This is a fun post to write. When we moved I packed a number of 50s and 60s paperbacks into boxes, an d am just now unpacking them. This one caught my eye as interesting in a number of ways-
-to begin, we have that wonderful 1950s "American Family", a husband, wife (of the other sex) son and daughter (and all the same race- boring, but much admired back then).
-but then we have the huge test tube behind them, something of a fore-runner of later families, where science became an issue.
-and finally, we have the "moral life" thing, which I'll admit I viewed a bit skeptically, at first.
Still- it's a great cover, isn't it?
Then I Wikipedia'd Max Otto, and found... nuthin'.
So I Googled him, and found an extensive entry on something called "Philosopedia" which is now defunct, but still has a Google cache. I enjoyed reading this entry, and came to have great respect for Max Otto as a philosopher. I think some of you will also, so I will paste it in its near-entirety-
G. C. Sellery, of the College of Letters and Sciences at the University of Wisconsin, wrote the following for Notable American Unitarians:
Professor Max Carl Otto was born in the historic town of Zwickau, Saxony, in 1876, and was brought to America by his immigrant parents in his fifth year. He went to school, through the sixth grade, in Wheeling, West Virginia, where his father kept a restaurant. He studied the Lutheran catechism diligently under a stern, old-fashioned pastor, and also learned to concentrate so thoroughly on what he heard in church that he could repeat the essentials of the sermon to his Lutheran parents. The resulting development of the power of concentration has stood him in good stead ever since.
Young Max served as a waiter in the family restaurant until he was sixteen. Then he went off to Cincinnati and Chicago on his own. In Chicago he was employed as a messenger for the R. G. Dun rating agency, and did incidental human salvage work on Sundays for the Y.M.C.A. This latter avocation led to a regular quasi-religious post in the Milwaukee Y.M.C.A., where he worked with boys. But recognizing the need for further education if he were to "grasp this sorry scheme of things," he gave up his job in the Y.M.C.A. and filled in some of the many gaping holes in his preparation for college by study in local academies. This accomplished, he was admitted, somewhat irregularly, to Carroll College, Waukesha, by President Rankin, who was not averse to stretching the rules in favor of a young man of obvious ability and persistence. From Carroll, after a couple of fruitful years, he moved on to the state university at Madison, where he majored in history under the great Frederick Jackson Turner, and secured a distinguished B.A. in 1906, with election to Phi Beta Kappa. (At Wisconsin also the rules were stretched—or rather broken—in his favor, for he, whose prose is so simple and strong, had not taken the required course in freshman English.)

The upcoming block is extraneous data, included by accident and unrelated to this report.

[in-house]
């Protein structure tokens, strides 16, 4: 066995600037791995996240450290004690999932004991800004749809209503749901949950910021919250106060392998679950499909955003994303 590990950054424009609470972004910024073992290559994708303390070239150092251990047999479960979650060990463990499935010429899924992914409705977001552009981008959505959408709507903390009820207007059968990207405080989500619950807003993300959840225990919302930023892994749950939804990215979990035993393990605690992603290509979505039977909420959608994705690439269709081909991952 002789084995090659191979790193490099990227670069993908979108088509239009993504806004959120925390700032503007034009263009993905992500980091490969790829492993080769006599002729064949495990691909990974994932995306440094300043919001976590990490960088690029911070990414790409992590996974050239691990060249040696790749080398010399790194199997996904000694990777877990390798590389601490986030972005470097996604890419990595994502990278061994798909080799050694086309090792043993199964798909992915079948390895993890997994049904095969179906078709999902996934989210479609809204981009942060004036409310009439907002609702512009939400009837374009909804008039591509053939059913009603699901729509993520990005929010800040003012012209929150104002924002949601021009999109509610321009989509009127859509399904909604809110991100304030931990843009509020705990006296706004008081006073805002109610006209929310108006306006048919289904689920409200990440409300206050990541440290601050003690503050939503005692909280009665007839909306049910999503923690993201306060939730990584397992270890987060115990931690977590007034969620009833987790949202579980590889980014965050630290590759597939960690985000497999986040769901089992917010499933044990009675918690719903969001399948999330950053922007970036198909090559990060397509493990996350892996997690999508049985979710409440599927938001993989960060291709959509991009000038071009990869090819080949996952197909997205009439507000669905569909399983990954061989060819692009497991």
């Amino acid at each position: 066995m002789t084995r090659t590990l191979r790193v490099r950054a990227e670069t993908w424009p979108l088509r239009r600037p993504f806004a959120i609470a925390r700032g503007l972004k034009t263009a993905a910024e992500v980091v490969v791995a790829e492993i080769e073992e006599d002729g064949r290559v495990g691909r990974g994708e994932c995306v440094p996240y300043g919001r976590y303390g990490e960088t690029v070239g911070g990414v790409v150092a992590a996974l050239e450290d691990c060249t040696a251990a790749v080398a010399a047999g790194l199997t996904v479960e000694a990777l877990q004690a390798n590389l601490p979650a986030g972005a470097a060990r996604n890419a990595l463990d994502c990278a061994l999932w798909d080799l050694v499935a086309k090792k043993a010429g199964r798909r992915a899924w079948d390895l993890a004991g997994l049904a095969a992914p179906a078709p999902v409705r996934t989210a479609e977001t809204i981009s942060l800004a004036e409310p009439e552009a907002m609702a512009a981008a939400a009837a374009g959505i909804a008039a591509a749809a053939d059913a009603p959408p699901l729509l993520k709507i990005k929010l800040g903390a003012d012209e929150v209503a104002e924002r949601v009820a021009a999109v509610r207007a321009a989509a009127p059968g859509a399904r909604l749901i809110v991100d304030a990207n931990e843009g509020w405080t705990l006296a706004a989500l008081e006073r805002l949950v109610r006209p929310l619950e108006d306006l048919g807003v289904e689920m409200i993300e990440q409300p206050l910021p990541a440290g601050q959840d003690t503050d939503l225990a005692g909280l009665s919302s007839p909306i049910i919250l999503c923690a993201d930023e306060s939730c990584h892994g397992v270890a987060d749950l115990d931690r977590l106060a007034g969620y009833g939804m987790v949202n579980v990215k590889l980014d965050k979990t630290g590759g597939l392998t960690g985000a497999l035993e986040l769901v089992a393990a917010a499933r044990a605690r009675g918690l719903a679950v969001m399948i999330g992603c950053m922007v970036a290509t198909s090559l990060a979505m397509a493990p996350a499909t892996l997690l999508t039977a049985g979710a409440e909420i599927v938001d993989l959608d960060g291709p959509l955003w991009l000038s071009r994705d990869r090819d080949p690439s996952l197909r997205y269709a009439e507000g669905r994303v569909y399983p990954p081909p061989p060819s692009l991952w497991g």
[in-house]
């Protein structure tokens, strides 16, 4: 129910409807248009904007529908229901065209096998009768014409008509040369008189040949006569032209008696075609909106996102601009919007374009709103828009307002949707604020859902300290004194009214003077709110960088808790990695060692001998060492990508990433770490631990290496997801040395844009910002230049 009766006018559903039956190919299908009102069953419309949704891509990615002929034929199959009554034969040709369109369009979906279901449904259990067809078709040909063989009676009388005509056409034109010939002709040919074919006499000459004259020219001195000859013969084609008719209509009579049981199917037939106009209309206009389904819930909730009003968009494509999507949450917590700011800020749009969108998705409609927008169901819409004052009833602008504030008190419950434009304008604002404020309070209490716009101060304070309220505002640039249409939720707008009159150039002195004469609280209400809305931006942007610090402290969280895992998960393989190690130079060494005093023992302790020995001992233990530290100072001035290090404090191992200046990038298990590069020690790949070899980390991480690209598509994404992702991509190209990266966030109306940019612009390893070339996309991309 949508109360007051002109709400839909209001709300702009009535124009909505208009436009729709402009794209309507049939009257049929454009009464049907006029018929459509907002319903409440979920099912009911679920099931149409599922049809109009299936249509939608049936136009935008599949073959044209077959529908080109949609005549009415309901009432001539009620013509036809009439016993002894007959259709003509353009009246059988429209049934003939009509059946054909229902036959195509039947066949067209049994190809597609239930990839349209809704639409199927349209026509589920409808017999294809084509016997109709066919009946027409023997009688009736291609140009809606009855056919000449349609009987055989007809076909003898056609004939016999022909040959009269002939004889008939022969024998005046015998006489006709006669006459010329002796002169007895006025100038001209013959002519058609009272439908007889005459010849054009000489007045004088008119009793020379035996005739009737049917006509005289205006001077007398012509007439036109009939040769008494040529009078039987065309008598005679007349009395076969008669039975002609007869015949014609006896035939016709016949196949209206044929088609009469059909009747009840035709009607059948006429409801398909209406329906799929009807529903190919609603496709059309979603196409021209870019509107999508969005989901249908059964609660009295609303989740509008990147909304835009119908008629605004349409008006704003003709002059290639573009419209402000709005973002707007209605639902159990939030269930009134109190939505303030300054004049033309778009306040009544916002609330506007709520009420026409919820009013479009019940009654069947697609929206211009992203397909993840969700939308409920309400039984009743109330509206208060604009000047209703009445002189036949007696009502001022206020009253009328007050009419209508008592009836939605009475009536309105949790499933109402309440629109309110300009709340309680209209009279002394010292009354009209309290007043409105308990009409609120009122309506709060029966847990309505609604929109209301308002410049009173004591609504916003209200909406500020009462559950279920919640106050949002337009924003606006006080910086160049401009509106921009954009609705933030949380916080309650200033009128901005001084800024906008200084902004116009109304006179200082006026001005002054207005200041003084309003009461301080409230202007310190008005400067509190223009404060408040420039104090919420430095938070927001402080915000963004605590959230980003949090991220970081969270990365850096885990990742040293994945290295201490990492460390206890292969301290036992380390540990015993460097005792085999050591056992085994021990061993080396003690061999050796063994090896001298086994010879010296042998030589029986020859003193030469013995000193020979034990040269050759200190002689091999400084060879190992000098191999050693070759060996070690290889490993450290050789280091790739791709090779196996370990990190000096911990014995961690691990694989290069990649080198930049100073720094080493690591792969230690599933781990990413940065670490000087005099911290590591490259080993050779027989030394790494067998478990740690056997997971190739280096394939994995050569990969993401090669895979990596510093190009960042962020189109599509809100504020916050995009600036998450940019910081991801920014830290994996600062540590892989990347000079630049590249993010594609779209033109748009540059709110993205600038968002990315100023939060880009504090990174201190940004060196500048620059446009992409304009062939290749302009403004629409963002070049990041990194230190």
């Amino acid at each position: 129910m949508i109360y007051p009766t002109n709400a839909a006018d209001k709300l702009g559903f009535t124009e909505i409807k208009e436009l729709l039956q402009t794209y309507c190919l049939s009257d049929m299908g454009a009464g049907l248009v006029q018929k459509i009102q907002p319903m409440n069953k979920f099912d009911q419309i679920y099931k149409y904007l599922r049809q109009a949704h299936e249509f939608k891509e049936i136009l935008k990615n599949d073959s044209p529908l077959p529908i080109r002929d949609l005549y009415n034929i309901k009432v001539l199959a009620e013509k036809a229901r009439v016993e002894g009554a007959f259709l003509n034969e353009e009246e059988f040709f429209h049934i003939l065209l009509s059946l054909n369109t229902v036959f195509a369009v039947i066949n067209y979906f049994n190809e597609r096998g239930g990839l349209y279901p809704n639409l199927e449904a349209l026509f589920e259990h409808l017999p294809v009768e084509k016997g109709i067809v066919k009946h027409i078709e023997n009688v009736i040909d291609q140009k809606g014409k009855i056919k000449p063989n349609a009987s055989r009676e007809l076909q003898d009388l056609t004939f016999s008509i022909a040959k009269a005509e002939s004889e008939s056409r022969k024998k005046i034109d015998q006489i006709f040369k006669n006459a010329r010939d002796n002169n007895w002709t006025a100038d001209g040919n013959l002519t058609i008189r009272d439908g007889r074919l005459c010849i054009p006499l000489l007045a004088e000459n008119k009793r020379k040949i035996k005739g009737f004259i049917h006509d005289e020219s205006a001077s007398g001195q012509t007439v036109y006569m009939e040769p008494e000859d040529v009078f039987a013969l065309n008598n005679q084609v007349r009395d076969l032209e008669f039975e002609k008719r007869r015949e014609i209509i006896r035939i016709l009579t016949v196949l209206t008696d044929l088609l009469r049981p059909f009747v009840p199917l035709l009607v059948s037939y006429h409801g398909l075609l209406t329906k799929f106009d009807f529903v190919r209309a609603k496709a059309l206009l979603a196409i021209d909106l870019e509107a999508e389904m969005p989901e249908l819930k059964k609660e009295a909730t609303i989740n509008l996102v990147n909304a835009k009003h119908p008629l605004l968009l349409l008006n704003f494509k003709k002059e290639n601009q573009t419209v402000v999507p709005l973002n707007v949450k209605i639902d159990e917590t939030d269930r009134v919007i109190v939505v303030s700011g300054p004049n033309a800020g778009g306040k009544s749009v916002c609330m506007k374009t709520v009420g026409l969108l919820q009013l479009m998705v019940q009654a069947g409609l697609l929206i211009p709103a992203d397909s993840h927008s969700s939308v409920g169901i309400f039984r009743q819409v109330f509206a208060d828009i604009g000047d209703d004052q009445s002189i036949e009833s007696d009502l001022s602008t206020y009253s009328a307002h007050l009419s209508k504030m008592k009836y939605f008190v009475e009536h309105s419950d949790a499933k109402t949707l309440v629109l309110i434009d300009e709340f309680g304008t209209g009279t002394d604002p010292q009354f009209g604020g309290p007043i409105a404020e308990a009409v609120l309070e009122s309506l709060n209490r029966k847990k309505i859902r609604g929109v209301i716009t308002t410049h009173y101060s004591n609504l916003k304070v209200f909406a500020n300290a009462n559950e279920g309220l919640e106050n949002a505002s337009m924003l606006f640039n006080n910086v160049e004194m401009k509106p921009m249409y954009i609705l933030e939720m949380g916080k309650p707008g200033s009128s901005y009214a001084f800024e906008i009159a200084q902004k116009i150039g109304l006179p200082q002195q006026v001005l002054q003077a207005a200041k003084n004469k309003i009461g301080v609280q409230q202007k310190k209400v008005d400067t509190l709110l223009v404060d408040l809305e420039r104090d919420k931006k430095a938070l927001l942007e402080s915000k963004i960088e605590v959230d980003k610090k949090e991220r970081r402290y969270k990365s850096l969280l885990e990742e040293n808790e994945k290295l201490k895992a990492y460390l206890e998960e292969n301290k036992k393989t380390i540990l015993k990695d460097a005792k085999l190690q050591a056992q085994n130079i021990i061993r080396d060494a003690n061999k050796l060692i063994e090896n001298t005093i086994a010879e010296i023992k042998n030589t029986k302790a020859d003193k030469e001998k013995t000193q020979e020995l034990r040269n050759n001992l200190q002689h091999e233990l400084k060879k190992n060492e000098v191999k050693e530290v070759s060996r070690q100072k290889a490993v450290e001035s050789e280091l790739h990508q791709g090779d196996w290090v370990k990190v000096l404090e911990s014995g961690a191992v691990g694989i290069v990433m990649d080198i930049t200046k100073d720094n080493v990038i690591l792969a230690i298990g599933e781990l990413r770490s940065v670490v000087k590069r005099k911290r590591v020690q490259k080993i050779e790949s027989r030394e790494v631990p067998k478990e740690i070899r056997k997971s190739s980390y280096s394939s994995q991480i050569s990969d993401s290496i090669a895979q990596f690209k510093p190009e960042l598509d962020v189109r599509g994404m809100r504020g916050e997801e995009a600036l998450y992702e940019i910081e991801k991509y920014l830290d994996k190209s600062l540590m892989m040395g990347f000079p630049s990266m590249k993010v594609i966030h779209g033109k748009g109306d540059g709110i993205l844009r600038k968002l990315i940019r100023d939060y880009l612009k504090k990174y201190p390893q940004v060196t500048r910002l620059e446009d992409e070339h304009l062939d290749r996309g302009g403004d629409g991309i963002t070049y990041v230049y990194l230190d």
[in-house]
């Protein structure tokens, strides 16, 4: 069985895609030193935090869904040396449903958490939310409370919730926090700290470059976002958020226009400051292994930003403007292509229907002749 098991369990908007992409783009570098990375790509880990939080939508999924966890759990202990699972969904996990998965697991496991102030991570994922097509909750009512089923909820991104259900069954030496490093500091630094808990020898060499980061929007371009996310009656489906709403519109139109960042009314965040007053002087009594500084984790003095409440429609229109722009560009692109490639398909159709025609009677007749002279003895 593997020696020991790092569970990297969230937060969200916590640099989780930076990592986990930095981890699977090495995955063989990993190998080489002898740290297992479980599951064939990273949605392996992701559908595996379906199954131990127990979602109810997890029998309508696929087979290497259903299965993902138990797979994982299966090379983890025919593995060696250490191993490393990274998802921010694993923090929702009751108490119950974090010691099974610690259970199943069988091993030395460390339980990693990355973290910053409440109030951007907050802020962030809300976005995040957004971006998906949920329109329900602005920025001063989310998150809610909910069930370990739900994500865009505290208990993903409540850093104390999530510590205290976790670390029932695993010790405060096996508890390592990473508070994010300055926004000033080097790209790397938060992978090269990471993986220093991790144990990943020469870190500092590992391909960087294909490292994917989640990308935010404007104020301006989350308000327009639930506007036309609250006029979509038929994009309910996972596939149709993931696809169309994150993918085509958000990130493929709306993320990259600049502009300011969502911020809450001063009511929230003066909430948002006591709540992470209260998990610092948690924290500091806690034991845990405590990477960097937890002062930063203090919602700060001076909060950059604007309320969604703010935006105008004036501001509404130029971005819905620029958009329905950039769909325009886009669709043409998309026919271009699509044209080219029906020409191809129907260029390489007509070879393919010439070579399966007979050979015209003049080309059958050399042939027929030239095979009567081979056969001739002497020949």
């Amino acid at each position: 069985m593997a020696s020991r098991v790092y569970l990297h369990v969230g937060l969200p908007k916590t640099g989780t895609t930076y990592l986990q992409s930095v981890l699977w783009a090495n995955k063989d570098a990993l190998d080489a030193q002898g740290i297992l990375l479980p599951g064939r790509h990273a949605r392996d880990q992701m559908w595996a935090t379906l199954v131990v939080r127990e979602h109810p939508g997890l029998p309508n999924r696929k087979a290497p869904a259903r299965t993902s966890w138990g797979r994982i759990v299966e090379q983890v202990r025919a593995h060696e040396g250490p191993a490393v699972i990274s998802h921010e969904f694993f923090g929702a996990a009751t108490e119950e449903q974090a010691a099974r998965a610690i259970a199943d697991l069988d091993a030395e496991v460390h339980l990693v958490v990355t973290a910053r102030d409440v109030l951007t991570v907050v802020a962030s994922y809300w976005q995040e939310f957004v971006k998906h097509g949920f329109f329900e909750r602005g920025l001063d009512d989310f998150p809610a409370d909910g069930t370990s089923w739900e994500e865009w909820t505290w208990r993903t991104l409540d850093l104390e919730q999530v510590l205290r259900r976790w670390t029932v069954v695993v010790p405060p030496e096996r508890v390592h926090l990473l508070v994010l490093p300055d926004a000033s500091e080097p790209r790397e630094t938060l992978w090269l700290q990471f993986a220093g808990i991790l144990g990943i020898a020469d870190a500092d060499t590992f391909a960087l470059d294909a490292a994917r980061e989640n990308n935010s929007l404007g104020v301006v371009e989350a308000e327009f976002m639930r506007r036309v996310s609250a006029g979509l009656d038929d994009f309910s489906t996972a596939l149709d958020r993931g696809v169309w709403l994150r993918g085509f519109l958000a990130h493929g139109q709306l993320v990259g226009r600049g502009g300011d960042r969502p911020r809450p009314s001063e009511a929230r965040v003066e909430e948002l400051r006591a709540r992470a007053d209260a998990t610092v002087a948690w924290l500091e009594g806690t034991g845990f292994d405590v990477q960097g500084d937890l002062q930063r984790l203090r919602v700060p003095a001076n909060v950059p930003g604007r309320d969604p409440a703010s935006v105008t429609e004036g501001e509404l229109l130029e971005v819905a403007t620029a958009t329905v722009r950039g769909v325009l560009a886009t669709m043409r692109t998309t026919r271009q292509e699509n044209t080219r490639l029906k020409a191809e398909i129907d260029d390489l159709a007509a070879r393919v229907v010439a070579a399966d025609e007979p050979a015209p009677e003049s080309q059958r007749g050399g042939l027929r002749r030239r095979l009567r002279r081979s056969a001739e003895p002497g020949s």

Otto took up graduate studies in philosophy, and won his Ph.D. in 1911. The philosophy which Max Otto developed did not involved the abstract, deductive systems which ingenious minds have invented through the ages to explain the universe and man in whole or in part; it was not the sort of philosophy one finds in the older histories of the subject. Of course, he knows these systems, and he has been heard to say that he would give his right arm—"well, at least a little finger"—to read the lost treatise of Protagoras on Truth, for its possible anticipation of pragmatism, of which he himself is a representative. Pragmatism is, in fact, essentially an American product—native, democratic, homespun, redolent of the soil. It grows out of and is rooted in the common problems and common sense of men and women—refined common sense, of course, but still common sense, whether at work in business, agriculture, politics, economics, science, or religion. The underlying purpose of this philosophy is the enhancement of human life for all. "Humane, warm, and in the best sense simple," President Burkhardt of Bennington said of Max Otto, "his wisdom is pervaded by a profound sense of dedication to the enrichment of man's intellectual and spiritual life."
Max Otto's philosophy was conceived—and born—in Wisconsin. Of course his native endowment of mind and heart, his experiences of life, and his struggles for clarity of purpose underlie the vision he caught at the university. One may also safely assert that the elder La Follette's program for social betterment had a part in Max Otto's philosophy, and that it was nurtured, enriched, and confirmed by the teachings of William James and John Dewey—especially of John Dewey, his good and great friend.